• Supplement fact panel on the label is in a readable size and font (People misread things all the time because the type is just too small)
• Vegetarian or even vegan friendly (contains no animal products)
• BPA-free container
• Biodegradable container (or otherwise environmentally friendly)
• Phthalate free
• No artificial coloring
• No artificial flavoring
• No sugar or artificial sweeteners
• No fragrances
• No gluten
• Non-GMO
• No hormones
• No lactose
• No pesticides or herbicides
• No preservatives
• No or low sodium
• No starch
• No yeast
• No allergens (including soy, peanuts, tree nuts, and such)
• Halal friendly
• Kosher friendly
• Tested for heavy metals (such as arsenic, cadmium, lead, mercury)
• Tested for total bacteria count, yeast and mold, Salmonella, E. coli, Staphylococcus aureus, and bile-tolerant gram-negative bacteria

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Blood tests aren't always necessary

Do Test: There are clearly some cases in which you need a blood test if your doctor suspects a nutrient deficiency—say, with potassium, magnesium, iron, or vitamin B12—especially when a drug increases the risk of one. Iron blood testing for anemia is a gold standard for women with fatigue from excessive blood loss from menstruation, and B12 and magnesium testing may be warranted if you're on acid reflux medication long-term.

Be Wary: Be leery about extensive blood panel tests for amino acids, antioxidants, B-complex vitamins, fatty acids, metabolites, minerals, or vitamins. If your panel does reveal some deficiencies, always ask if correcting them (taking more of whatever nutrient is low) will produce a tangible, beneficial result. Just because a blood test improves does not always mean your health will improve.

More: 10 Anti-Nutrients to Ditch

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Collaborate with your doctor and pharmacist

When it comes to dietary supplements, companies have to say "check with your doctor." But it's often a hollow statement because there's a general lack of education and knowledge about dietary supplements in health care, and the manufacturers know that! This is slowly changing, though.

Whether you're seeing a conventional or an alternative practitioner, investigate the supplements you're interested in, and when you go to consult with him or her, take your research with you. Supplement research is moving as fast as any research now, and it's up to you to help your practitioner arrive at the right decision, and more research will help you know how to avoid bogus supplements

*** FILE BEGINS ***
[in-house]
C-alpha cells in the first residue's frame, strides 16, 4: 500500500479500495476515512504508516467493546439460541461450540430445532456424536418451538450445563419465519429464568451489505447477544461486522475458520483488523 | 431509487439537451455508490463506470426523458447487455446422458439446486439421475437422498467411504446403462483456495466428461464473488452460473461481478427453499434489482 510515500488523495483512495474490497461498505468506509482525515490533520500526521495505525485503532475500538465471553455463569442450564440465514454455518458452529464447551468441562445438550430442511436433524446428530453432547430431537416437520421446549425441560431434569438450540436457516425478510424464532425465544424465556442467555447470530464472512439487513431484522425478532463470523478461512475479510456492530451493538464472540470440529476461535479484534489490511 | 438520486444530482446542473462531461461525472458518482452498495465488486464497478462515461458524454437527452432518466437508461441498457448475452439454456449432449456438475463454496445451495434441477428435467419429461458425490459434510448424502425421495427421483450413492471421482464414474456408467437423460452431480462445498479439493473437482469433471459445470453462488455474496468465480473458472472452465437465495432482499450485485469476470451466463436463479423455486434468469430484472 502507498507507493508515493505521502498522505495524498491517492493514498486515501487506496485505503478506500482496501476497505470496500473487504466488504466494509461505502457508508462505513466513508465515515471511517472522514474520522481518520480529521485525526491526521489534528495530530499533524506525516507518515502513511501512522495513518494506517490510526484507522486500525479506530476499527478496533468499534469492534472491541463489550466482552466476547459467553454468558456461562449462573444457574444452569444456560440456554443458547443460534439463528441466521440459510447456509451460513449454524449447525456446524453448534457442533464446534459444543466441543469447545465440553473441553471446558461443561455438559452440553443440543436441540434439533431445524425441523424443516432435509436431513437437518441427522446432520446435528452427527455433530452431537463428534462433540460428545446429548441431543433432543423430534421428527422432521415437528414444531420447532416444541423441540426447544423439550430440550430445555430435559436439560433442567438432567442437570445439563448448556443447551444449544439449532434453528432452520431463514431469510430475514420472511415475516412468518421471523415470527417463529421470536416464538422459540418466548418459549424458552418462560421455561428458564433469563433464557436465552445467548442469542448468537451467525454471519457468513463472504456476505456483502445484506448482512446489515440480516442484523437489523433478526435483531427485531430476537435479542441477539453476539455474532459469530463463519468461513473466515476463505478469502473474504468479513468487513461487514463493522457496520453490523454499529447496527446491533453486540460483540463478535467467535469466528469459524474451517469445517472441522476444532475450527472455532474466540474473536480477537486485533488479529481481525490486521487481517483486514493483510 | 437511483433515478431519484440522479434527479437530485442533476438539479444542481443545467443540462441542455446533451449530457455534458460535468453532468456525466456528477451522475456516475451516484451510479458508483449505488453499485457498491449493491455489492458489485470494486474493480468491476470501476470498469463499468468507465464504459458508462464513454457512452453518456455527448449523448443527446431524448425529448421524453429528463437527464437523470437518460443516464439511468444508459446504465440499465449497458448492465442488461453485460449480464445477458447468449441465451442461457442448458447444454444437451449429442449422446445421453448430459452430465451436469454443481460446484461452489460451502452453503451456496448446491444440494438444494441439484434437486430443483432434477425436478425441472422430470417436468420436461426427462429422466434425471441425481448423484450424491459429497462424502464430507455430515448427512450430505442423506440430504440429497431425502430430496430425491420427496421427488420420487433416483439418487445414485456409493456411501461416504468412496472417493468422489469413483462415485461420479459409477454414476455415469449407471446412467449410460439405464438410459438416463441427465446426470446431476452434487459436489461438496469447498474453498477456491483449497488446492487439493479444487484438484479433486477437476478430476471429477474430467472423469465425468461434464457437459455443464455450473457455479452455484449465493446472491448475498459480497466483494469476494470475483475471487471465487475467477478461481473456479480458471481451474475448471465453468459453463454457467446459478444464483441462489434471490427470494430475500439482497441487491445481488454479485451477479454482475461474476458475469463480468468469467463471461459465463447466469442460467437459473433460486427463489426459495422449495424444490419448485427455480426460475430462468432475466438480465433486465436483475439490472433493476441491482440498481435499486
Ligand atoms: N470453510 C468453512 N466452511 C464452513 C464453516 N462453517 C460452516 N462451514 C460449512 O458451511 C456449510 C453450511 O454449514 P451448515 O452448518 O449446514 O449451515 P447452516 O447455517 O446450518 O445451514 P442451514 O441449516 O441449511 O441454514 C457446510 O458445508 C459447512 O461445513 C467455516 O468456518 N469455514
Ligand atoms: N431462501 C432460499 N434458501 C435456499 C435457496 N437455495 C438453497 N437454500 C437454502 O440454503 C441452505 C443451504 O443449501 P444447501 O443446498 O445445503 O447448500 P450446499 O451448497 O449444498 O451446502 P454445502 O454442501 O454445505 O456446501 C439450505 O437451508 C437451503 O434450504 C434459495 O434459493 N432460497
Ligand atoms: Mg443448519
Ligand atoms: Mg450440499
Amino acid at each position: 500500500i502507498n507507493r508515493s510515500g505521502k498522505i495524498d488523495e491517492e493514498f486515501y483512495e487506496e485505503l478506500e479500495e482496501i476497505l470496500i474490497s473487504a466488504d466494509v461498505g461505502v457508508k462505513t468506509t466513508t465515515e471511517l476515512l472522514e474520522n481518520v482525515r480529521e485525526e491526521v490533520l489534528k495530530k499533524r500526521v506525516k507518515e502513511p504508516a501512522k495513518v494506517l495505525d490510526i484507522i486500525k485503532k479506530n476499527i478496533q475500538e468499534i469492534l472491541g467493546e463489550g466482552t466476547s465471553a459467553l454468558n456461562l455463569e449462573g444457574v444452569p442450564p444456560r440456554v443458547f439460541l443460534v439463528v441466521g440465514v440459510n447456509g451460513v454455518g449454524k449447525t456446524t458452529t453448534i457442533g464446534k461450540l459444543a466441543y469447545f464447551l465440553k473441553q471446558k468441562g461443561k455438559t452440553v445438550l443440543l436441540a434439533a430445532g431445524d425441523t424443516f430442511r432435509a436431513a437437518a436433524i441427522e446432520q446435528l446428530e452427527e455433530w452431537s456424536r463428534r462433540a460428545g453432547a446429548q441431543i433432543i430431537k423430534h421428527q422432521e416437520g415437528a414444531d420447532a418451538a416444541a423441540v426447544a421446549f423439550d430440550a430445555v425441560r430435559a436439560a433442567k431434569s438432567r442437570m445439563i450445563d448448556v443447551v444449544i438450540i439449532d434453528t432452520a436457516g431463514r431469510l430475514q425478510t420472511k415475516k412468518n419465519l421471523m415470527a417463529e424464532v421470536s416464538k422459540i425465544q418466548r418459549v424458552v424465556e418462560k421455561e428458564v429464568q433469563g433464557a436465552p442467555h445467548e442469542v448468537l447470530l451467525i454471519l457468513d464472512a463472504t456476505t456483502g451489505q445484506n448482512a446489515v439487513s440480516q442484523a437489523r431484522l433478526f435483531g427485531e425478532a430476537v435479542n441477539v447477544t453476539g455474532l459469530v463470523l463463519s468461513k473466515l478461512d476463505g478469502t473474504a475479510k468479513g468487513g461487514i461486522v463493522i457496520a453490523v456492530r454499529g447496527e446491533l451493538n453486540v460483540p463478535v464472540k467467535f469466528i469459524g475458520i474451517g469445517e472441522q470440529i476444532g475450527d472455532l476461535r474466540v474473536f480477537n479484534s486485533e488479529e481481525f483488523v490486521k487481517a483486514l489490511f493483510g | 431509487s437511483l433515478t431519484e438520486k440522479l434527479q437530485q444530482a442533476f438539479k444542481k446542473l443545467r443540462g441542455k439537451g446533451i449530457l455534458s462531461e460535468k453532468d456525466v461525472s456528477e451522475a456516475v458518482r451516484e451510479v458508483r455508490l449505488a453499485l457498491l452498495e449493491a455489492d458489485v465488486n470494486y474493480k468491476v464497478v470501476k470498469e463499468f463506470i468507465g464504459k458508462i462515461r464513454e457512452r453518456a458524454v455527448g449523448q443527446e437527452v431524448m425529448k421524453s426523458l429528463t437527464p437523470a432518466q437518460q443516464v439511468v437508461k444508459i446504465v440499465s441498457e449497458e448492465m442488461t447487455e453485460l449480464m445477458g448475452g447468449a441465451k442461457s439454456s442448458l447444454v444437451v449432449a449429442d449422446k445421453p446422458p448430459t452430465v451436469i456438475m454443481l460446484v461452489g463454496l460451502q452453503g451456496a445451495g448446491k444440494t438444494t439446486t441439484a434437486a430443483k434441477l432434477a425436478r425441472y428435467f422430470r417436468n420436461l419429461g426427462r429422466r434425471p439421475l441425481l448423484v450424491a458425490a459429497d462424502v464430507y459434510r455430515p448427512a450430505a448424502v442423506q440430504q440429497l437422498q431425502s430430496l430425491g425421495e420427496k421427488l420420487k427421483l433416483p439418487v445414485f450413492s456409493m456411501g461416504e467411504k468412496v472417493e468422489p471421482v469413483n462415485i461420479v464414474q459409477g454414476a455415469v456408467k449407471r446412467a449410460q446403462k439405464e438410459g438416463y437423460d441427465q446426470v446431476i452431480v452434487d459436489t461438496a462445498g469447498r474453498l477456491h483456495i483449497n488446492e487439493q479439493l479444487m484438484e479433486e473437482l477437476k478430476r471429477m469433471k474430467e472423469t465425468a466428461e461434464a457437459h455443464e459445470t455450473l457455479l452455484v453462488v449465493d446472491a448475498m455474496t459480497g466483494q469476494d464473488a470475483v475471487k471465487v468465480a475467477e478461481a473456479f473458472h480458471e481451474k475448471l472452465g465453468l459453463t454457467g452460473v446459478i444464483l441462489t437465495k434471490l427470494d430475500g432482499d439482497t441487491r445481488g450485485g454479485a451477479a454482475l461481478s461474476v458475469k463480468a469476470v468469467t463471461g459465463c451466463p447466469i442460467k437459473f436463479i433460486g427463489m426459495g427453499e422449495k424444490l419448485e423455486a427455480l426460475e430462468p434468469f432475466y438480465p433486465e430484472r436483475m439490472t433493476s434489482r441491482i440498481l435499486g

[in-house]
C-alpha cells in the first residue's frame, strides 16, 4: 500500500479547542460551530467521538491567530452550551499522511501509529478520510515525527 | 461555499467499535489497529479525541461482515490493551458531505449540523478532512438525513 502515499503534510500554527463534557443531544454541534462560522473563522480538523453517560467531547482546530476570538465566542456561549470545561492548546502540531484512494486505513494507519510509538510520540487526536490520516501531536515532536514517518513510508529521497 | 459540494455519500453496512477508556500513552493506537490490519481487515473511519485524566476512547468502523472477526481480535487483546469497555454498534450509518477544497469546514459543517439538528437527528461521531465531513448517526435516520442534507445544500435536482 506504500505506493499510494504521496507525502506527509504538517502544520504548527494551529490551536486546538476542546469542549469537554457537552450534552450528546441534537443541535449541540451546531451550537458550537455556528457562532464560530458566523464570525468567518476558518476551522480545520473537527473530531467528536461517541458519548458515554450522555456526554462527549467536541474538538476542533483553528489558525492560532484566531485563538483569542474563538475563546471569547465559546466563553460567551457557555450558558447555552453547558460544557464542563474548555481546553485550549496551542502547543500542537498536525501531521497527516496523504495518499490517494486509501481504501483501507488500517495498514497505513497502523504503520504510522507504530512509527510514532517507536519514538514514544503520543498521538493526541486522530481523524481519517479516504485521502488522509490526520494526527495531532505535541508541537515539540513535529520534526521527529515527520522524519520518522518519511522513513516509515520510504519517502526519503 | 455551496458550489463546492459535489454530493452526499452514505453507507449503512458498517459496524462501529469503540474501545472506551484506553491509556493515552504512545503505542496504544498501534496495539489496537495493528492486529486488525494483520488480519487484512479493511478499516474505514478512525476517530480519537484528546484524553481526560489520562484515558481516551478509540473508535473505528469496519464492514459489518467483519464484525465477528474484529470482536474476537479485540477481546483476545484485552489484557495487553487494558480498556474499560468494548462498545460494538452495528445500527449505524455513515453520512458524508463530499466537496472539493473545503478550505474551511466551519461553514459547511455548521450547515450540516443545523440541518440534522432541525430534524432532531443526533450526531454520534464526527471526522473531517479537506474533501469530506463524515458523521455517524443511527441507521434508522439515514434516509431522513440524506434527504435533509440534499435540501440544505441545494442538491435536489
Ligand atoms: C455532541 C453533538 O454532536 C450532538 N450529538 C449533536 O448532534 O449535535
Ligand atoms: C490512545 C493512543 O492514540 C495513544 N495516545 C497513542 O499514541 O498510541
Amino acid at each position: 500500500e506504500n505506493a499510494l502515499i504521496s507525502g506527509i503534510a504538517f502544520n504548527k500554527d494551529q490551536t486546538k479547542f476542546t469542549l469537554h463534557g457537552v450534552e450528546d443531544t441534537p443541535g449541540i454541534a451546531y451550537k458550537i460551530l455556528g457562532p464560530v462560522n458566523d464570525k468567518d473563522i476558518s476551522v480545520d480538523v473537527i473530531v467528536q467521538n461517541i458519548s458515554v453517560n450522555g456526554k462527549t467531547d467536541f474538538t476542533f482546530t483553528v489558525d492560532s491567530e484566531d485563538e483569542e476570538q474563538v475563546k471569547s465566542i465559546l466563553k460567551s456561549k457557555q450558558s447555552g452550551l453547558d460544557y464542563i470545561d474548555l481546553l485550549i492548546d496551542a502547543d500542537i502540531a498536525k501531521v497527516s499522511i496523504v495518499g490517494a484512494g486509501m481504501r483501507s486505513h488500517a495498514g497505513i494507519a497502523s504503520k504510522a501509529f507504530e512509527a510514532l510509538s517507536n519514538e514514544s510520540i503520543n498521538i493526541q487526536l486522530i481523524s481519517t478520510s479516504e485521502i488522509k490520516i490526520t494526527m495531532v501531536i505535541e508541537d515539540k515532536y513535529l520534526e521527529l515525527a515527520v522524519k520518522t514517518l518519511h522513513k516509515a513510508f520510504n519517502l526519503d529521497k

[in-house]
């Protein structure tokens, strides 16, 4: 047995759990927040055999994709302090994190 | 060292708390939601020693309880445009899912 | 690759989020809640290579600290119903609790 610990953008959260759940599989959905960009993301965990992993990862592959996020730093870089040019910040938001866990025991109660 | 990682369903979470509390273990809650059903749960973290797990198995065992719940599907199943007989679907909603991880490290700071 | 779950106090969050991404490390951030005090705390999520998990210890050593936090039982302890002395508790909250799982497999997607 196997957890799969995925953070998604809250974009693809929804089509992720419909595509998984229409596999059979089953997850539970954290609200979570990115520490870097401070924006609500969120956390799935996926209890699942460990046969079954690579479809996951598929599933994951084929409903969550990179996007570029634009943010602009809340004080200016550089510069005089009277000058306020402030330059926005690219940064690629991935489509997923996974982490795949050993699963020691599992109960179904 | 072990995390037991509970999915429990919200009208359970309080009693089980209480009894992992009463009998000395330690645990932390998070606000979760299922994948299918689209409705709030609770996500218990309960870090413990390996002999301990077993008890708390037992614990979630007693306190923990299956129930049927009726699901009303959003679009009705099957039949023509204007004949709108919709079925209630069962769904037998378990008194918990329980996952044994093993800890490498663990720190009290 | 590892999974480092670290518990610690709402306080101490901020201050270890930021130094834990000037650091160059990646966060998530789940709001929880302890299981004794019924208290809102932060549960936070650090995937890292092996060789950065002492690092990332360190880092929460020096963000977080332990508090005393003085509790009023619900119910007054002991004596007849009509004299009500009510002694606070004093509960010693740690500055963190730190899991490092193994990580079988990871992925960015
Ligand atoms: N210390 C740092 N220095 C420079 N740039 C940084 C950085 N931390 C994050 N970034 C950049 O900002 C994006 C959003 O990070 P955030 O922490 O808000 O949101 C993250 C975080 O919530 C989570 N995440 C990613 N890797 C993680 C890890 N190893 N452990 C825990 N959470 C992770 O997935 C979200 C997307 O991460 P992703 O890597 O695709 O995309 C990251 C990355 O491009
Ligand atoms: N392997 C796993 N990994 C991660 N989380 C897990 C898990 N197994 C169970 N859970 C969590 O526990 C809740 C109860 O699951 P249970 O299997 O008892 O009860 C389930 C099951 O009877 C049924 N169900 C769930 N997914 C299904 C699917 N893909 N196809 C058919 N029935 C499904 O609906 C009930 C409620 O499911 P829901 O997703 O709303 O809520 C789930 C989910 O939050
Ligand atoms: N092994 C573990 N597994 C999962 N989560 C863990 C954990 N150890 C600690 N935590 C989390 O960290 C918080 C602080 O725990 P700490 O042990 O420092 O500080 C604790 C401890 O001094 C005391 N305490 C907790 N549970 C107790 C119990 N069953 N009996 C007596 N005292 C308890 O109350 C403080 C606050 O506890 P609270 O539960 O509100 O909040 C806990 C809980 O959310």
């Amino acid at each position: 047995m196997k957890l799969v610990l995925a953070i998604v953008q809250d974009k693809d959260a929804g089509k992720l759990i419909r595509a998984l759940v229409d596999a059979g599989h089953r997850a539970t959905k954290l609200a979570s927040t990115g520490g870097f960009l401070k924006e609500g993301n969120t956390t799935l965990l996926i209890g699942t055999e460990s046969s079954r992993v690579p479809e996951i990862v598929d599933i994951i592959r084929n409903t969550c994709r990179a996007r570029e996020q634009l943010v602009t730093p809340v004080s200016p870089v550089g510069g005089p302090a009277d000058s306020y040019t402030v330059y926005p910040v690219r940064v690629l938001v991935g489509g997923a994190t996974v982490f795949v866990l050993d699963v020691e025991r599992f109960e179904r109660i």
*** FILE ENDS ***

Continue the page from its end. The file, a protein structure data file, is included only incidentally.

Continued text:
Pharmacists are really improving their education in this area, too, and understand or can look up drug and supplement interactions.

 
 
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Take with food, unless otherwise directed

Always try to take your supplement with or right after a meal, unless the directions or your doctor tells you to take it on an empty stomach. Taking it with a meal maximizes your stomach acid, which aids absorption, and minimizes the chances of getting gastrointestinal upset—research lingo for an upset stomach, a common side effect of supplements.

More: The 15 Best Sneeze-Stifling Supplements

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You can get too much of a good thing

Some people like to talk about all the supplements they take every day as if it's a healthy thing. But all those pills make the liver work extra hard to metabolize and detoxify the ingredients (virtually every supplement contains contaminants—such as heavy metals or silicon dioxide, which is sand—even if it's just small amounts).

They may not be treated like prescription drugs, but supplements can still hurt you (for example, yes, you can get too much vitamin D). A few well-done studies have shown that too much selenium (200 micrograms a day) has been associated with an increased risk of type 2 diabetes, aggressive prostate cancer, and skin cancer recurrence, and with no benefit for heart health. Selenium is a wonderful and probably disease-preventing nutrient; however, either too little or too much can be harmful. Here are some other ways you can OD on supplements.

• Too much vitamin A = liver toxicity
• Too much calcium, vitamin D, or vitamin C = kidney stones
• Too much red yeast rice extract = muscle pain, liver toxicity
• Too much 5-HTP or St. John's wort = nausea
• Too much vitamin B6 = sensory peripheral neuropathy

• Too much fish oil = gastrointestinal upset and an increase in bad cholesterol (LDL)
• Too much zinc = loss of taste and smell
• Too much iron = constipation
• Too much magnesium = diarrhea
• Too much iodine = thyroid problems
• Too much L-arginine = unsafe drop in blood pressure.

I could go on with every supplement ever invented, but I think you get the point. I always recommend taking the lowest dosage possible in every case.